All CPs gathered in the Velo MSM trails, it was time to head back out onto the gravel roads and make our way to the next ATV trail section on the bikes, and ultimately get to the next transition. This particular part of the bike course got rather interesting. By that, I mean kinda tricky. Lots of tough riding with downed trees, and debris on the trails. There were quite a few overgrown sections and bike walking sections. For us, we held hope that it would improve our standing, as we kept pushing hard. At one CP, we were told we were sitting 11th overall. We passed one other team on this section, meaning we were at least sitting in 10th. Anecdotally, we’ve heard that other teams had pretty rough times out there, with one friend going through all their spare tubes and patches and being forced to basically walk out of the woods. VERY rough go for them.
For our part, things weren’t great, but we kept moving forward. As you may recall, it had been 4 short days ago that I had a bad roll on my ankle, warranting x-rays. Although it hadn’t been broken, it was plenty tender, so I was wearing ankle braces. Due to the terrain, I found myself hitting the soft spots numerous times on rocks, trees, and even the bike frame. I had to really retreat to my pain cave to prevent from giving in to the misery of the moment. Luckily, good team-mates know when to talk it out and when to leave you be. James wisely let me suffer in silence, letting me dictate the pace and push as hard as I could.
To close out the bike section, we dropped our bikes off at one clearing, then had to trek about 1km along the waters edge to get to the paddling transition. Along the shore, we also had to grab a couple more checkpoints, but they were pretty obvious and easy to grab. No chance of errors there. Arriving at the paddle transition, luck was with us. There was one ‘fast, lightweight’ canoe left in the fleet, so we grabbed that quick. We also pulled another quick(ish) transition and had more Boost and grabbed more food from our stash. As well, we once again had to consult a supplementary map and sketch out 4 advanced checkpoints along the paddle section that we had to grab if we hoped to stay in the front pack of finishers. I took over navigation duties for this leg, as I was in the bow of the boat, which allowed James to handle steering duties while I’d check our course.
Timing was going to be tight, but we headed out on perfect waters and with full intentions of grabbing all the checkpoints. They had to be picked up more or less in order so the route was pretty much pre-determined. That is, up until the advanced CPs, which we could complete in any order. Here, there were a few options how to grab them, each involving different amounts of trekking or paddling, as they were located inland from different features. I made decisions on the fly as to how we’d attack them, and for the most part, things went pretty smoothly. Of course, things always look easier on a map than on foot, and I’m pretty sure one of the CPs was located a little further inland than intended. We still got it easily, it just meant more bushwhacking.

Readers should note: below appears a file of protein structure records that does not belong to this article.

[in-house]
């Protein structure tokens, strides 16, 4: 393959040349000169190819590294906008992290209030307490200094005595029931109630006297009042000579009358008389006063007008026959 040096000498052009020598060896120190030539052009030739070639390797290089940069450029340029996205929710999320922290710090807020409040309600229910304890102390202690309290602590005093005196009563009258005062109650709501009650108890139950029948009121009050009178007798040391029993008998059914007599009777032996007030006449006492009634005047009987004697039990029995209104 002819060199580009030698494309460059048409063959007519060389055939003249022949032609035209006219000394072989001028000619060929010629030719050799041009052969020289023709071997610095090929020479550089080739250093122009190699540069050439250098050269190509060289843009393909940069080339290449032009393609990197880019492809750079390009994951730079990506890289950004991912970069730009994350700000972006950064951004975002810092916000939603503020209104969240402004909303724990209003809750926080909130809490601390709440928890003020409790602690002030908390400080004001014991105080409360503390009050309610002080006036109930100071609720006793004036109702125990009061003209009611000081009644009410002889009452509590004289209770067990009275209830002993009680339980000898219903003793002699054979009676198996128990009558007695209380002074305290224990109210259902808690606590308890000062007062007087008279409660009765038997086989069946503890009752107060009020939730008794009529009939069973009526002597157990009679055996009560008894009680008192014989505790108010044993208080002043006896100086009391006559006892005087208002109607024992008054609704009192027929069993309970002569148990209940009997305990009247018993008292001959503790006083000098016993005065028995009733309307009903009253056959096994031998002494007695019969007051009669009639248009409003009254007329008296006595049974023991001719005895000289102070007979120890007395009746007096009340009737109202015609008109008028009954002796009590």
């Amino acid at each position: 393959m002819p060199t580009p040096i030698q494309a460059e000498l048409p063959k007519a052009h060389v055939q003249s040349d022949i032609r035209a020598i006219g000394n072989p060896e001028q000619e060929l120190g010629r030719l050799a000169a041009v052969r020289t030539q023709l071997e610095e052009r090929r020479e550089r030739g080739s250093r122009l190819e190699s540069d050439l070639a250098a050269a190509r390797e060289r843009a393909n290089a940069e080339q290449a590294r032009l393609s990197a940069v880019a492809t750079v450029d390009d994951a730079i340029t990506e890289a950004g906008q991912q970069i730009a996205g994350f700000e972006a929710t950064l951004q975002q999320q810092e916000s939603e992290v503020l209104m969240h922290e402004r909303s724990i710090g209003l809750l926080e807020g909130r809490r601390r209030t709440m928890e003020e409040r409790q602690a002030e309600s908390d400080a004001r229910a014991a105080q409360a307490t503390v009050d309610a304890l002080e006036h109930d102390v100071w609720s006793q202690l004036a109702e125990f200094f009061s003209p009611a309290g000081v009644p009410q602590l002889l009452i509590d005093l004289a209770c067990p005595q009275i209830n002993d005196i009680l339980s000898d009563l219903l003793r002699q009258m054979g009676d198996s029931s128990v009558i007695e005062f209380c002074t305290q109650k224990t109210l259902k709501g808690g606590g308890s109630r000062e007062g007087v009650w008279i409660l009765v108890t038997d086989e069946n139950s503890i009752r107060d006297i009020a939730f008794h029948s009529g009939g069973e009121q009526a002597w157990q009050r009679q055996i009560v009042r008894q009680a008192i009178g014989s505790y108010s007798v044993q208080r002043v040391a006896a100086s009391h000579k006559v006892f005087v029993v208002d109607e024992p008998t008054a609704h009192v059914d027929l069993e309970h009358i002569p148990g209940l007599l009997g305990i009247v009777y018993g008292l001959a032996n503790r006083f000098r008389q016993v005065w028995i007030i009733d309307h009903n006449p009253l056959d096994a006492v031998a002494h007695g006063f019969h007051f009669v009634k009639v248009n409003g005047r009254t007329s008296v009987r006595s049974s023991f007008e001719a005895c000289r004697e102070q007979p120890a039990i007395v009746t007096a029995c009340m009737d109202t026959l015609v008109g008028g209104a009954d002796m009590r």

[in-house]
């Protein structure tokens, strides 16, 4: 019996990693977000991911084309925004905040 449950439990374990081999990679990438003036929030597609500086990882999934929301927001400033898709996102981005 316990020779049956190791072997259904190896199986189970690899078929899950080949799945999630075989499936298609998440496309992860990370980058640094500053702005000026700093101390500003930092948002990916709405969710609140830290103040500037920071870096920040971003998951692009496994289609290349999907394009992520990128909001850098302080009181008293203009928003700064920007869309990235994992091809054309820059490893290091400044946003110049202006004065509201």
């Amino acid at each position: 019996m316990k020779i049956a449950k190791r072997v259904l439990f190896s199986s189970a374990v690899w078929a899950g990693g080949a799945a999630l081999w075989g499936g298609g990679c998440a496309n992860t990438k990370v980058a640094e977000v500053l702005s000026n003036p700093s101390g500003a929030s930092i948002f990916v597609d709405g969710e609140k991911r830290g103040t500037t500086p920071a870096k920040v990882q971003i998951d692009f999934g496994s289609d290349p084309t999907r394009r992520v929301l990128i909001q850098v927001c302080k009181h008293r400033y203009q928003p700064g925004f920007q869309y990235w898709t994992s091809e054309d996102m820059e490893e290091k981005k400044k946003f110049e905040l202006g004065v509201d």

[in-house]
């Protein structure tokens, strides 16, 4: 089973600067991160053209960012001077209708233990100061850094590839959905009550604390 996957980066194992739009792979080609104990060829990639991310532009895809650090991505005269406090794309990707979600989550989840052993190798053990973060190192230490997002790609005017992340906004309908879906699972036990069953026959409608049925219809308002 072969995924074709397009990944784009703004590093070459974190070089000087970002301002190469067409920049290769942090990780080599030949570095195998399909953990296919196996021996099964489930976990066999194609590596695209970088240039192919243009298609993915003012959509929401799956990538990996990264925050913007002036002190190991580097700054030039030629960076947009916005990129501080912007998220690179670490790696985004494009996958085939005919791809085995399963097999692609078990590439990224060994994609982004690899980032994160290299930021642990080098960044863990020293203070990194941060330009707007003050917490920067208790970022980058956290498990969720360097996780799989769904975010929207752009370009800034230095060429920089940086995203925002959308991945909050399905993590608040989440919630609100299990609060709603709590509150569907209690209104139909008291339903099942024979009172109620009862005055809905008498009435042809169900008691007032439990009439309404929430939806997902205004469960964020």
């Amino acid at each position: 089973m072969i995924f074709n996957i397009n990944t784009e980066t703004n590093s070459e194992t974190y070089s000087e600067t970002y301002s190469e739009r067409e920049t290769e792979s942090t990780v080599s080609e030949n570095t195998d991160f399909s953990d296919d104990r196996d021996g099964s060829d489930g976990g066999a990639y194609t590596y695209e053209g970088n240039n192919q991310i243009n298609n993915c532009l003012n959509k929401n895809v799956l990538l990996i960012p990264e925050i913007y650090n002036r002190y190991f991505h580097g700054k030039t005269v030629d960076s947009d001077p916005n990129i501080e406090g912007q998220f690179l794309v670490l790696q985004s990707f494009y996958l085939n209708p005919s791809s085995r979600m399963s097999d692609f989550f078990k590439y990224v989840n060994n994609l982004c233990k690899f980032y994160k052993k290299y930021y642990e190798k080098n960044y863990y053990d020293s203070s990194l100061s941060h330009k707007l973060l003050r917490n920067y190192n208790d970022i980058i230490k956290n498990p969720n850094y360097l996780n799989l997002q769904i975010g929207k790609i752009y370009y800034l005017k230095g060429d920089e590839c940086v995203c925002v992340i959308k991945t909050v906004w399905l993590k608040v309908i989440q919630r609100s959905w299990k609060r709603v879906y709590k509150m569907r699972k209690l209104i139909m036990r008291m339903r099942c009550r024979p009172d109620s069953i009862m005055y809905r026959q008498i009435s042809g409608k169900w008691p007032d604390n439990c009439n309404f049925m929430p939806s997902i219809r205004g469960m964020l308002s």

Time was of the essence, and we could now see that finishing in under 8 hours would be a pretty tough challenge. We calculated our average boat speed, and looked at the distance of the last inland checkpoint. We had to make the tough call of how hard to push before making the decision to turn back to get to the boat in order to make the time. In essence, each CP was worth 25 points. Those with all regular CPs AND advanced CPs are ranked ahead of others. HOWEVER, for each minute past 8hrs, you were deducted 1 point. We had to time it that IF we were late, we needed all CPs, and be there before 8hrs. 24mins. Happily, luck was on our side. The adrenaline of the final push helped us grab the final CP in very good time, and piling back into the canoe, we figured we had exactly enough time to make it by 8hrs.
Paddling our butts off for the last several kms, hitting the shore, and pulling the boat out, and we were still pushing hard. We had to run up a steep set of stairs and accross a grassy field to get to the official finish. As we crested the top of the stairs, we saw we had 3 minutes to spare! So, we ended up clearing the entire course, including the advanced CPs in under 8 hours. Whew! Sadly, we were a full 43 minutes behind 1st place! That dropped to 30 minutes behind 2nd and 3rd though, so overall, not THAT bad of a result 🙂
There may have been no prizing, honour, or glory in our final ranking, which was 5th in our category and 9th overall, but we still had a bang-up race. As is typical in AR, a couple little mistakes ended up costing us the podium. However, we still finished strongly, had a great race, and overcame physical and mental challenges to get there! I’ll take the rush of the event over the victory in most cases, since the podium is so elusive to us mortals anyway! Luckily, my next story MAY have a happier ending, but you’ll have to wait to read about that one.
As usual, the post-race feast and atmosphere was great, and we enjoyed catching up with all the other teams to hear about their days. Per usual, our story was neither unique nor that impressive compared to what some teams had to go through for their ‘victories’. That is probably the best part of this whole community. We can all relate to the successes and the failures of the sport and our own abilities. It is a humbling pursuit to take on these challenges. But as always, Thierry and the whole Raid Pulse delivered a great experience in spades. If you haven’t done so yet, I invite you to watch the race video below to see some of the highlights. Until next time, play hard, and I hope to see you all out there!